Duluth City Council takes stand against corporate ‘personhood’Duluth made history last week when it became the first city in the state to pass a resolution in support of a constitutional amendment that would essentially overturn a U.S. Supreme Court decision, namely Citizens United vs. the Federal Election Commission.
By: Peter Passi, Duluth News Tribune
Duluth made history last week when it became the first city in the state to pass a resolution in support of a constitutional amendment that would essentially overturn a U.S. Supreme Court decision, namely Citizens United vs. the Federal Election Commission.
The court ruled in 2010 that corporations are entitled to the same constitutional rights as individual U.S. citizens. A majority of justices also concluded that political spending was a form of free speech and that corporations should be able to spend an unlimited sum of money to influence voters, without disclosing financial details of their activities.
Although Duluth is the first Minnesota city to come out against the ruling, other city councils across the nation have already taken a similar stand. The Los Angeles City Council did so Dec. 6. And New York City is slated to follow suit soon, according to Robert Weissman, president of Public Citizen, a Washington, D.C.-based nonprofit dedicated to public advocacy.
Nathan Ness, a statewide organizer for Move to Amend, a group working to blunt the effects of the Citizens United decision, estimated that about 50 similar resolutions have been passed in other cities.
Ness said about 3,000 Minnesotans and about 150,000 people nationwide have signed a petition calling for a constitutional amendment such as the one proposed by the Duluth City Council.
Councilor Jeff Anderson, who is leaving the Duluth City Council in January to run for the 8th District congressional seat now held by Rep. Chip Cravaack, introduced the resolution. It called for an amendment that would “firmly establish that money is not speech, that human beings, not corporations, are persons entitled to constitutional rights, and that whenever the word ‘person’ is used in the Constitution it means a natural person.”
But the measure met with some resistance, as well. The Duluth council voted 6-2 in support of the resolution, with Councilors Jim Stauber and Todd Fedora in the minority. A third city councilor, Jay Fosle, left the meeting rather than vote on the matter, as well as another resolution opposing a proposal that the state define marriage as being solely a union between man and woman. That measure also passed by the same margin.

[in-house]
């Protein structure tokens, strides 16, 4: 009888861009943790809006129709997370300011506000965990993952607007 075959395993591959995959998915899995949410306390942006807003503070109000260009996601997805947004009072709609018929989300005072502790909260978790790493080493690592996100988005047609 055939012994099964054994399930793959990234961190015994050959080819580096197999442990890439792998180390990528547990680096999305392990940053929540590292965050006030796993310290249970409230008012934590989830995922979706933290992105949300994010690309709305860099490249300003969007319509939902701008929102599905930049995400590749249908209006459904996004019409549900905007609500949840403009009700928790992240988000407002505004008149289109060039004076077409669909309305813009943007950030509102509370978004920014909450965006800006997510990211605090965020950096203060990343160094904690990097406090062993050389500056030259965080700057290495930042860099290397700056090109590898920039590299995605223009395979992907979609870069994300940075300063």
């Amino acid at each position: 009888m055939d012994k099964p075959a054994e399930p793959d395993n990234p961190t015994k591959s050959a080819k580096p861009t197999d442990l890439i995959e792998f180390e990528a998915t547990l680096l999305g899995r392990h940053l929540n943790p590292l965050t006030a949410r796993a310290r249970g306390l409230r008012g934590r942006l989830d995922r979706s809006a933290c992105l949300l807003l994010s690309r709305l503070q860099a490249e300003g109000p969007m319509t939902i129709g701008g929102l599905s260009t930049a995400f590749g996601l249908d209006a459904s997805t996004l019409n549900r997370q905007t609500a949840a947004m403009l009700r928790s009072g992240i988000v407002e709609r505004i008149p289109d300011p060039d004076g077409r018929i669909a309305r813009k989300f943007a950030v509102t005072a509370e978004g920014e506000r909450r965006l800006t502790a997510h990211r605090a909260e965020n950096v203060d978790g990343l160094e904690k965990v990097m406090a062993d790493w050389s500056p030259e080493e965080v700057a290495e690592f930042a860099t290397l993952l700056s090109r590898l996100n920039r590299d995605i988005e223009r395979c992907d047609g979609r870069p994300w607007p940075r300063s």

“I left because we weren’t conducting city business any more in my eyes,” Fosle said. “Do we really think the U.S. Supreme Court is going to dig through our minutes to see what the Duluth City Council thinks it should do?”
Fosle said the resolution is “not worth the paper it was written upon” and called it “a waste of time and tax dollars.”
Anderson said he took offense at that. “These issues are important to a lot of citizens.”
Council President Sharla Gardner also defended the resolution, saying: “This isn’t something Councilor Anderson decided to pick out of the air because it’s interesting. It’s important to each and every one of us.”
Weissman acknowledged individual city councils have no direct say in what will become of proposed constitutional amendment to counter the Citizens United decision but called resolutions such as the one passed in Duluth Monday “hugely important.”
He pointed out that any constitutional amendment will need to win the support of at least two-thirds of lawmakers in both houses of Congress.
“We’re not in a position to win that right now, even though the vast majority of Americans oppose Citizens United and ridicule the decision,” Weissman said.
“That’s why we’re building a grass-roots movement that forces Congress to address the issue,” he said. “These city and state resolutions are markers of public support.”